Dave Gavitt would be proud. After all, back in 1979, when he created the Big East Conference, this is what he had in mind: a conference made up of schools where basketball was king. And it was headquartered right here in downtown Providence. In fact, the very first Big East Tournament was held at the Providence Civic Center, now the Dunk. Unfortunately, that dream, although immensely successful, took a hiatus for a while. ESPN had burst onto the cable network stage, bringing with it its insatiable appetite for sports programming in general, and college football, in particular. At the time there were only four Division 1 football schools in the conference. If the Big East was going to get a piece of that huge pie of money, it needed to add schools with a strong football cache.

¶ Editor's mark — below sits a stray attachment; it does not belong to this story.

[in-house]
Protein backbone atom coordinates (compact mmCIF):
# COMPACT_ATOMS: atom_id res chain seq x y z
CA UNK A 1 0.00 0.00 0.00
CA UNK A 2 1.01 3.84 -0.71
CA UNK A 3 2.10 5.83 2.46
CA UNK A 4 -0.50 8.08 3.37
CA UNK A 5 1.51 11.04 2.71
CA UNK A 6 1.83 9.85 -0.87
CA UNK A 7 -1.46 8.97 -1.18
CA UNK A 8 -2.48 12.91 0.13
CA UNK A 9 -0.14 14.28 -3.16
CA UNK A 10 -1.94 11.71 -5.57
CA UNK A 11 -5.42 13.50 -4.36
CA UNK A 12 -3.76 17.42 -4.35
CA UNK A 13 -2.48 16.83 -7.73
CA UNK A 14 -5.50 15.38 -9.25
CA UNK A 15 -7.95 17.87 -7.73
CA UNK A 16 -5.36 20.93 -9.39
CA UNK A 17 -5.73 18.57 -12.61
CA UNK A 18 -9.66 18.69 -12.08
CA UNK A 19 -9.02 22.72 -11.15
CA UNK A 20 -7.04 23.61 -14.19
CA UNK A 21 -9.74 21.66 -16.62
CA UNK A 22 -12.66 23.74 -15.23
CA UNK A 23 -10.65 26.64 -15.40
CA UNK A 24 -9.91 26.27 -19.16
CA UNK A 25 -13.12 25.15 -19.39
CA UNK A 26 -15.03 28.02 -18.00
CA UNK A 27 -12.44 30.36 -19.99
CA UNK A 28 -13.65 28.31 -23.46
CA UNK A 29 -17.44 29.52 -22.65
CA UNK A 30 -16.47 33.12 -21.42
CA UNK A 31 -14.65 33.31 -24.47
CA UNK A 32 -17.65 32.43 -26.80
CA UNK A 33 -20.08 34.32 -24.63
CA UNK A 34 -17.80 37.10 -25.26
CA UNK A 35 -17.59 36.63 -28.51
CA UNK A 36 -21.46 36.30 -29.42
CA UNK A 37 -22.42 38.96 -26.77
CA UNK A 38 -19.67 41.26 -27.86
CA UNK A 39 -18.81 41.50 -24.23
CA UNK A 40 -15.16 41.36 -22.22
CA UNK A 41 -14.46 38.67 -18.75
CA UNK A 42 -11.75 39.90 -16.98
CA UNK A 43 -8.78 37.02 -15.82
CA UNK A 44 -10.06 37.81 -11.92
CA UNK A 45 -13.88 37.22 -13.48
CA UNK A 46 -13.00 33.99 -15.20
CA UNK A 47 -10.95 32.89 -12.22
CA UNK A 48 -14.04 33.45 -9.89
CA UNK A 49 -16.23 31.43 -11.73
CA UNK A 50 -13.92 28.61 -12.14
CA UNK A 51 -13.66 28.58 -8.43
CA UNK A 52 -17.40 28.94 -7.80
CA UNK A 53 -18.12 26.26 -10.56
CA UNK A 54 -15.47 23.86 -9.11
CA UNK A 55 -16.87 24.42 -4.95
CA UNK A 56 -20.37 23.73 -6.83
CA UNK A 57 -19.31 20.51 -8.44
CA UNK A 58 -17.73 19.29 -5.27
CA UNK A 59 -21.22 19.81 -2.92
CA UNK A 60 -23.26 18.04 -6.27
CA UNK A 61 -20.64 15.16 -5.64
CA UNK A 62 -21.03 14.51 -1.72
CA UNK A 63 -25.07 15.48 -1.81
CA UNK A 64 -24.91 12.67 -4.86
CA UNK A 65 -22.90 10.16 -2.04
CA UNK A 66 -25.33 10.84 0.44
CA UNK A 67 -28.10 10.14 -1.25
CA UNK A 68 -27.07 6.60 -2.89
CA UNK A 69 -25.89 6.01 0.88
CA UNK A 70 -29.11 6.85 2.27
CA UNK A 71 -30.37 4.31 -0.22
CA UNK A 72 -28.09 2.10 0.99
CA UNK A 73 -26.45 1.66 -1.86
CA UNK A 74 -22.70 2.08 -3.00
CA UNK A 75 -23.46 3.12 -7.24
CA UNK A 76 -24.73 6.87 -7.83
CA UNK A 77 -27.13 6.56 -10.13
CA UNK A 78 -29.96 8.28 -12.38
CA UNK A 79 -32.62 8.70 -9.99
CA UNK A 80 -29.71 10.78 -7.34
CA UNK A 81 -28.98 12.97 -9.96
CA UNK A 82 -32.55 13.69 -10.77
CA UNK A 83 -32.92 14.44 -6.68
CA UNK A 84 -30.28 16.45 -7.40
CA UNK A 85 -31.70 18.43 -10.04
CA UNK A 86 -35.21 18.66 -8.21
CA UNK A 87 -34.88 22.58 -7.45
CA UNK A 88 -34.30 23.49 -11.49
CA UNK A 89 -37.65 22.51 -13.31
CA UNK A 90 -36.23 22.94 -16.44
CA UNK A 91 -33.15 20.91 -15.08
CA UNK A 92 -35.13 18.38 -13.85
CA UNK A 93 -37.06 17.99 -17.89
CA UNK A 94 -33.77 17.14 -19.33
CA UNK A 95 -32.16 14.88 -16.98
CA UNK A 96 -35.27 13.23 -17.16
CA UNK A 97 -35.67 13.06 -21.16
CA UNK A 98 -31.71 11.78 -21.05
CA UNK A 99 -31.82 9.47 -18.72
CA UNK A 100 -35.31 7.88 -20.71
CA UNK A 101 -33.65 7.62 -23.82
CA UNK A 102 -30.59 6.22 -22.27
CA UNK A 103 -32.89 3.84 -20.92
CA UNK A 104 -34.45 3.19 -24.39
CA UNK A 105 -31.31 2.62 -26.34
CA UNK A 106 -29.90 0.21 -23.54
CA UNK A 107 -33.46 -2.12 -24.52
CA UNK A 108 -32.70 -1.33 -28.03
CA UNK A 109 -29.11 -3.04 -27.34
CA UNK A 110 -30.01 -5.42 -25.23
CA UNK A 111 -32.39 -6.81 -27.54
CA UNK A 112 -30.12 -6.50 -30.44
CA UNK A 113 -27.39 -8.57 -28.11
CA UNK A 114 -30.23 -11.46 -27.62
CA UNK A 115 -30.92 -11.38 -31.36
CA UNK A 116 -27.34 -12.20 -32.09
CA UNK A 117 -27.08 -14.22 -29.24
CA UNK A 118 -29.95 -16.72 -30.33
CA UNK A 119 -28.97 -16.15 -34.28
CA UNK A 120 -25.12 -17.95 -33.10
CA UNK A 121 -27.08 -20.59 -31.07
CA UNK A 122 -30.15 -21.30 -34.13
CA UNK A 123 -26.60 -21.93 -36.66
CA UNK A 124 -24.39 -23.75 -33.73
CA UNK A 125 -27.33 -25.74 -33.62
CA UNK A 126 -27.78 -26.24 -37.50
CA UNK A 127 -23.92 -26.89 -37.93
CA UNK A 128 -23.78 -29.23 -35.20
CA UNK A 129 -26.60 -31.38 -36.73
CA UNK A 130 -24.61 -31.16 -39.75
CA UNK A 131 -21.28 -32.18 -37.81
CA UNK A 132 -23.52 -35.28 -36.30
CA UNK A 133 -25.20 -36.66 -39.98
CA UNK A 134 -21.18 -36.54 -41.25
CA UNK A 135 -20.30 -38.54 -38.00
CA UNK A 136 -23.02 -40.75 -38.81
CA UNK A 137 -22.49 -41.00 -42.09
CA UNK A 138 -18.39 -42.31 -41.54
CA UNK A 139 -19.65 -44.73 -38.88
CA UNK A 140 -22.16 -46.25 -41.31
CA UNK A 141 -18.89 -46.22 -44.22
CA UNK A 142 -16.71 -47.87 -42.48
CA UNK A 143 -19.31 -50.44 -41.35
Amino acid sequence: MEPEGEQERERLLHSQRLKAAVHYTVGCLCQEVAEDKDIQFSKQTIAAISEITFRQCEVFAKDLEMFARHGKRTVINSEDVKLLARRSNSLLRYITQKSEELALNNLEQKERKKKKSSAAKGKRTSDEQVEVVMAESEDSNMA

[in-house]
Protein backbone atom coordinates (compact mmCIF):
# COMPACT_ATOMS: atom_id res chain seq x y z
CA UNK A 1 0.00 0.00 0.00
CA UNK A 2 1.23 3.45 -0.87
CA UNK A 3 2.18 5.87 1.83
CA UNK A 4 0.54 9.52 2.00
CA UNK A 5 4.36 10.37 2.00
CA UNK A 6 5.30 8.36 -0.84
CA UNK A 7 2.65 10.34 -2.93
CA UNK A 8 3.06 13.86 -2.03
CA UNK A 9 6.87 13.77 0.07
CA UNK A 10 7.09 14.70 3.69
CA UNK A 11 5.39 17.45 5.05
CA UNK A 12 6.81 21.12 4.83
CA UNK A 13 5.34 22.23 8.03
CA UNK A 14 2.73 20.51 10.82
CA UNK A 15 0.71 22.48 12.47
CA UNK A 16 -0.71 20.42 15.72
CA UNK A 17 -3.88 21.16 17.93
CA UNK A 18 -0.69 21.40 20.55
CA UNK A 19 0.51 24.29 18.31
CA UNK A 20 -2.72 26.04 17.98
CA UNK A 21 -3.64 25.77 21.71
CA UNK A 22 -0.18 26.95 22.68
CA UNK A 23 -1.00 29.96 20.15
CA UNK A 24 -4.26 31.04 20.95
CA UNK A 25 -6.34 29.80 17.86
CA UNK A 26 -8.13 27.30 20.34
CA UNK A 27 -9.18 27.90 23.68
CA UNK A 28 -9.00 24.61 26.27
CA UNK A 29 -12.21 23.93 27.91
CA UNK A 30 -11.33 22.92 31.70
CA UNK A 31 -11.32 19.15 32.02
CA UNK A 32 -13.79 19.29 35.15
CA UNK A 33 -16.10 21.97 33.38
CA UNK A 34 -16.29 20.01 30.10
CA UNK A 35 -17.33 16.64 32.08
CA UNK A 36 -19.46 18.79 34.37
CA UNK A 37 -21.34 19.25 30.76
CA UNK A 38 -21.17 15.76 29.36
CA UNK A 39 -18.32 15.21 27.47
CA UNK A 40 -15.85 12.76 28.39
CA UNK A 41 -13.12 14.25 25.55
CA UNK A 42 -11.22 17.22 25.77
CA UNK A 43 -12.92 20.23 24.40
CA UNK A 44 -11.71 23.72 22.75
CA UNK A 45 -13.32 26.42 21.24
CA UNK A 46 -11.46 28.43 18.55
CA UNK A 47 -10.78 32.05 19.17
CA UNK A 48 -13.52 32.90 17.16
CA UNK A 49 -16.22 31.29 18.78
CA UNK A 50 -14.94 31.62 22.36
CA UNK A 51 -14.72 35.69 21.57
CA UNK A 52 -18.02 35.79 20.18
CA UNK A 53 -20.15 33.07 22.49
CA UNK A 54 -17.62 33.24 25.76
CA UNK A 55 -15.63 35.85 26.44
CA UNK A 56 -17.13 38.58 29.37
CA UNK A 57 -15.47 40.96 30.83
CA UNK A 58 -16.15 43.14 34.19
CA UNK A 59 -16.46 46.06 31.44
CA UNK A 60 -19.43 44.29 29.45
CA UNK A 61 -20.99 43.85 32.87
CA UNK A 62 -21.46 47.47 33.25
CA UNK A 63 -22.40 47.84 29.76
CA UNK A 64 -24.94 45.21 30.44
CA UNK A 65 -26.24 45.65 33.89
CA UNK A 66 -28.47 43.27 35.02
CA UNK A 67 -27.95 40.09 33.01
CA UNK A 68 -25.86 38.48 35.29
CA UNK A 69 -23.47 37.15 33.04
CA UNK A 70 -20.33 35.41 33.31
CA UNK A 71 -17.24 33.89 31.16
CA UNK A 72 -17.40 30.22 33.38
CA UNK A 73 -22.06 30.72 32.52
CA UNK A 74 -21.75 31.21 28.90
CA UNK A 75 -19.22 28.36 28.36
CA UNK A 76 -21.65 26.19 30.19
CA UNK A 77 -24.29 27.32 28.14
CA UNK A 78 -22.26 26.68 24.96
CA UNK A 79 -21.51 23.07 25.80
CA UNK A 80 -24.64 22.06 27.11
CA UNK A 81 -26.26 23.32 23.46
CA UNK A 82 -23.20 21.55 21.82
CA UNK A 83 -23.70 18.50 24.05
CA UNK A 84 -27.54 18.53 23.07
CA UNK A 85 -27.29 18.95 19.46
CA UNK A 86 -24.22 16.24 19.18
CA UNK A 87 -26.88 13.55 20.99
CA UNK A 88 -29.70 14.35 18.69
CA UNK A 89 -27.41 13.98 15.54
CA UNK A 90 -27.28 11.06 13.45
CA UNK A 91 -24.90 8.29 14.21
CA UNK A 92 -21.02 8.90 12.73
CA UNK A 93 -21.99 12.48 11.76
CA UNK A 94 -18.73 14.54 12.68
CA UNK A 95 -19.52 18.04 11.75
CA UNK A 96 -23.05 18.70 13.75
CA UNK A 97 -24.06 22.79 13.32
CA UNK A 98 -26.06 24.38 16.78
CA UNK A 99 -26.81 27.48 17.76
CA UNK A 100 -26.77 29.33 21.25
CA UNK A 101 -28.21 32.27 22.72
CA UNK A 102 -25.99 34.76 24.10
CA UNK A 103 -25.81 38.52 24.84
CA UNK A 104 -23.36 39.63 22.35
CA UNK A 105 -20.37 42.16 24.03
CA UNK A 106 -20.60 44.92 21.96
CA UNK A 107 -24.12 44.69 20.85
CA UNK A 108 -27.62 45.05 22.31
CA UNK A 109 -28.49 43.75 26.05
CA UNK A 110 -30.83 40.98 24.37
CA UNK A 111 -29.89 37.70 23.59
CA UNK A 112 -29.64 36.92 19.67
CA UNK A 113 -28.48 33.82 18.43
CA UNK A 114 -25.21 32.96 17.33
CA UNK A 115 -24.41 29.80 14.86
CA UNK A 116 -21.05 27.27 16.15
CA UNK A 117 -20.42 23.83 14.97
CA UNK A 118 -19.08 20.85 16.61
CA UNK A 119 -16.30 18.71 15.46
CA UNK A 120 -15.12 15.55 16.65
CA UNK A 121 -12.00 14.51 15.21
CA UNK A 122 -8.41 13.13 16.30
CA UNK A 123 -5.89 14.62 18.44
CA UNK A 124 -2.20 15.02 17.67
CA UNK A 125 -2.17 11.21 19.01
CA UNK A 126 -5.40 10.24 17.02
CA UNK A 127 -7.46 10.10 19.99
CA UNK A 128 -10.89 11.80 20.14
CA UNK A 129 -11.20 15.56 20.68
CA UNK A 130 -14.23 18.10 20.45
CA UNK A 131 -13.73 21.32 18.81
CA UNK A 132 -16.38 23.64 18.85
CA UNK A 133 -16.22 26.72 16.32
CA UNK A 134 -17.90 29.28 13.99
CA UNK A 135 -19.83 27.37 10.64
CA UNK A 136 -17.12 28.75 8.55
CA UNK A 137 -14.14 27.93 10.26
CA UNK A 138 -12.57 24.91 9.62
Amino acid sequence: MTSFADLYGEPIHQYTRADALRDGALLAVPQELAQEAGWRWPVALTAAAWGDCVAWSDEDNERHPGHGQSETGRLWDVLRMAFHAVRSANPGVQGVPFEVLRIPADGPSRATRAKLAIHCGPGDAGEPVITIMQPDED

Thus began the unraveling of Dave Gavitt’s dream. Football powers like Miami, Virginia Tech and West Virginia were added to enhance the conference’s football stature. So what if they didn’t fit geographically? They were “football schools.” More were to come. Soon seven northeastern basketball-playing schools became 16 geographically, scholastically and athletically diverse partners, with the football-dominant schools calling the shots. But as the lure of bigger bowl-appearance payouts came into play, the best of the football schools began to bail out, headed for stronger football conferences that promised more money. Virginia Tech, Miami and West Virginia were the first to go, followed by Boston College, who went to the Atlantic Coast Conference. Those schools were replaced with the likes of Houston, Southern Methodist, Tulane and East Carolina, schools with weak football programs and even weaker basketball teams. Finally, seven non-football playing Catholic schools said “enough.” They became known as the “Catholic 7.”